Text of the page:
My point is that if he was not predisposed to interpret what …

    Here you speculate based on your opinion.

    … he could quickly have learned that what is happening in Bangladesh is indeed very political.

    And in his piece he quoted Arabnews saying: “It was the latest protest to rack Bangladesh, deepening tensions between secularists and the largest Islamic party, Jamaat-e-Islami, whose leaders are under trial for crimes committed during the country’s 1971 war of independence.” Maybe he is aware of the context that you point to?

    … we can see that here demonstrators and their leaders are disguising a clear political interest with talk of defending the faith.

    On what basis are you asserting that the religious motive is only a “disguise”? Why can’t it be both, political AND religious? Afterall, the underlying tension is between those wanting a secular Bangladesh and an Islamist party who want it to be an Islamic state. Thus the **political** tension has an underlying religious element. Read the Islamists’ 13 demands that I quote above. I’m baffled that anyone could read that and claim that religious motivations are either absent or merely a “disguise”.

    It is as plain as the nose on your face that the violence has only been instigated when the bloggers demanded the death penalty instead of a life term in jail for Jamaat-e-Islami leaders.

    Yes, that — or rather the fact that a government tribunal has sentenced two to death and one to life imprisonment — is a large part of it.

    Add to this event the tortured history of the earlier war that is still dividing that country and it is very clear what has prompted the murders and demonstrations since.

    Yep, a power struggle between Islamists and secularists for which religious motivations are a very large underpinning.

    It is very clear to anyone who takes the time to understand what is happening that the demonstrators are outraged that one of their political leaders has been sentenced to life in jail …

    And two to death, indeed.

    They never showed any interest in seeking death to the bloggers until those political/judicial events turned against their political party and leaders.

    First, are you sure of that? Are you sure that none of them expressed any wish for death penalties for blasphemy and apostasy in the years preceding the 2013 tribunal verdicts? Second, even granting it is true, it still doesn’t alter the fact that religion and religious motives play a major role in the whole thing.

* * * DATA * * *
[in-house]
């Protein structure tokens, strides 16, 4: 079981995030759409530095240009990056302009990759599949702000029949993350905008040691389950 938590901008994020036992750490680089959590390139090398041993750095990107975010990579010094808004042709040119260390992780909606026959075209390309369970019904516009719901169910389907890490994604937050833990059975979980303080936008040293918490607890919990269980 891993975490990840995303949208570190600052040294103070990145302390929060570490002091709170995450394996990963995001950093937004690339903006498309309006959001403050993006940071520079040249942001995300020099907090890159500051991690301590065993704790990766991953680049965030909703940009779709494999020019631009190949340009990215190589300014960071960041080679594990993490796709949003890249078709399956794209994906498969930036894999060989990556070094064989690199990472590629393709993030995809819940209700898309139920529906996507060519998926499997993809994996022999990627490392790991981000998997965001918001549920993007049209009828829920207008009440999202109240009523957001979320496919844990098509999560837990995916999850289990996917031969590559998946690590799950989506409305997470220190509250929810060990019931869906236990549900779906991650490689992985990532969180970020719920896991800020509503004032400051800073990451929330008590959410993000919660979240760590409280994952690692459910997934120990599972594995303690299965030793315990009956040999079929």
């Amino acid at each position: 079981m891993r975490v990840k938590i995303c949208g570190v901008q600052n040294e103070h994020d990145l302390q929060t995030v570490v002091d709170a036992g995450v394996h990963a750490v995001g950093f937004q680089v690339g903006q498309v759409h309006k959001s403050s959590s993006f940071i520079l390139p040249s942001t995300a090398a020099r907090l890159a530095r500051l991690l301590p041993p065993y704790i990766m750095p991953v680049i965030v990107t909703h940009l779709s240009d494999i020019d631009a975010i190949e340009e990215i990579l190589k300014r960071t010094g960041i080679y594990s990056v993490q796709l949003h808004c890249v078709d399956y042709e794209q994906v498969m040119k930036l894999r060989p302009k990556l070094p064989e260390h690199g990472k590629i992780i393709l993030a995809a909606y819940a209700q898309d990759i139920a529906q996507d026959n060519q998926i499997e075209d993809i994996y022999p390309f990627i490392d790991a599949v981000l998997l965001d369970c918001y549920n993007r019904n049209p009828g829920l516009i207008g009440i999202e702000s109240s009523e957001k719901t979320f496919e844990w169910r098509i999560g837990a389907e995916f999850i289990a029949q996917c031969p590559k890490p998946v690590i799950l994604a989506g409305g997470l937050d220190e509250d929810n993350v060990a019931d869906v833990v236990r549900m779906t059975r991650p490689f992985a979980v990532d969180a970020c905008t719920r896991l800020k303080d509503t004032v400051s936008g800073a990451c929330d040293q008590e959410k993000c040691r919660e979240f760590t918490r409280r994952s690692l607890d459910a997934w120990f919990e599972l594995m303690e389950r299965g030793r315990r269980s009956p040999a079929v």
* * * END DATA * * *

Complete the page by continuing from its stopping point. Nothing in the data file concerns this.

And on top of all this we hear protestations by the bloggers themselves that they are not even atheists. So what is going on here? Does Jerry know? Does he care?

    Does it matter? They are secularists opposed to the type of Islamic state that the Islamists want. They publicly criticise the version of Islam that the Islamists espouse. The religious-based motivation is still there. Or are you suggesting that there is no religious motivation in wanting an Islamist state instead of a secular one?

    He has written a damn good post attacking Islam and using those Islamic rioters in Bangladesh who have no other desire than to kill some blasphemers …

    Nowhere does he say or imply “no other” desire.

    his kicking the whole of the Islamic religion, and by extension, denigrate everyone who adheres to it.

    He does indeed kick the whole Islamic religion (he also kicks Christianity and other religions quite a lot on his blog). But the “denigrate everyone who adheres to it” is *your* extension, your reading into it, not his.

    He has chosen to embrace the definition of Islam as it is interpreted by “rioters” and imputed that definition into all adherents of that religion.

    You haven’t justified either of those claims.

    … he is fanning ignorance, fear and bigotry towards an entire group of people.

    I think you’re being unfair. He seems to me to be attacking Islam, the ideology, not people. Plenty of people who would, for example, criticise communism in the USSR or China have nothing against the people living in those regimes.

    • 2013-04-15 08:52:42 UTC - 08:52 | Permalink

      If you wish to argue that I was wrong for saying that the Bangladeshi demonstrations were predominantly peaceful then you need to analyse the whole picture and address my own claims as well as making counter claims.